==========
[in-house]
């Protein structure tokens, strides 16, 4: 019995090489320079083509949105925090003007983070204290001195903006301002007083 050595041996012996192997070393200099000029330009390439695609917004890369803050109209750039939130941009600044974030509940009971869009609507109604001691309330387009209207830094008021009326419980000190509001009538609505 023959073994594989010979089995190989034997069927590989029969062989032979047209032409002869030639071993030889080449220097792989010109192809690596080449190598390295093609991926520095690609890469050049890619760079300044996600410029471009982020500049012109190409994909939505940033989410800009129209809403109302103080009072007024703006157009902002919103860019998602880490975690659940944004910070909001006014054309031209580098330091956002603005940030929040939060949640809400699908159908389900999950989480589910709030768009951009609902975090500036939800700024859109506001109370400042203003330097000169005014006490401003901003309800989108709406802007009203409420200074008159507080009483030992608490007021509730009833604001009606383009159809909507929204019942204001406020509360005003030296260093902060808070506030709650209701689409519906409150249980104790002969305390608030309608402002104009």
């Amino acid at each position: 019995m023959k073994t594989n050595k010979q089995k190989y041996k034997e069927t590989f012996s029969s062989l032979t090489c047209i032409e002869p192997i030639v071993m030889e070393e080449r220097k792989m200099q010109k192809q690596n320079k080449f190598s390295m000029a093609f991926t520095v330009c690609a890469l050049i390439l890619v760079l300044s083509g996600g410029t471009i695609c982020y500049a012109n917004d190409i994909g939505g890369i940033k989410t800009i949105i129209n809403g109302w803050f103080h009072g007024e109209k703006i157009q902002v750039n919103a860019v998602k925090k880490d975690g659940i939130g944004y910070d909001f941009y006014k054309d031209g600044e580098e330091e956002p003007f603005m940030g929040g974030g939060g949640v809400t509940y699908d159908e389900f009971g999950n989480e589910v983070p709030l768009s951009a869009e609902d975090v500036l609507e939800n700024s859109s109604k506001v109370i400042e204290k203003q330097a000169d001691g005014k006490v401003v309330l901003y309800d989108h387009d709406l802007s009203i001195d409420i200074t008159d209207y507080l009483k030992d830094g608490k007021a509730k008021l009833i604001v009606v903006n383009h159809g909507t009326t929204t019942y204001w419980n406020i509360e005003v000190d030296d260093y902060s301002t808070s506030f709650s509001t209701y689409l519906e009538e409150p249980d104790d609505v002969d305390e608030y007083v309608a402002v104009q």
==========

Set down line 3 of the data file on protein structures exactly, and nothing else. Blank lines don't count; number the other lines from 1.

């Amino acid at each position: 019995m023959k073994t594989n050595k010979q089995k190989y041996k034997e069927t590989f012996s029969s062989l032979t090489c047209i032409e002869p192997i030639v071993m030889e070393e080449r220097k792989m200099q010109k192809q690596n320079k080449f190598s390295m000029a093609f991926t520095v330009c690609a890469l050049i390439l890619v760079l300044s083509g996600g410029t471009i695609c982020y500049a012109n917004d190409i994909g939505g890369i940033k989410t800009i949105i129209n809403g109302w803050f103080h009072g007024e109209k703006i157009q902002v750039n919103a860019v998602k925090k880490d975690g659940i939130g944004y910070d909001f941009y006014k054309d031209g600044e580098e330091e956002p003007f603005m940030g929040g974030g939060g949640v809400t509940y699908d159908e389900f009971g999950n989480e589910v983070p709030l768009s951009a869009e609902d975090v500036l609507e939800n700024s859109s109604k506001v109370i400042e204290k203003q330097a000169d001691g005014k006490v401003v309330l901003y309800d989108h387009d709406l802007s009203i001195d409420i200074t008159d209207y507080l009483k030992d830094g608490k007021a509730k008021l009833i604001v009606v903006n383009h159809g909507t009326t929204t019942y204001w419980n406020i509360e005003v000190d030296d260093y902060s301002t808070s506030f709650s509001t209701y689409l519906e009538e409150p249980d104790d609505v002969d305390e608030y007083v309608a402002v104009q």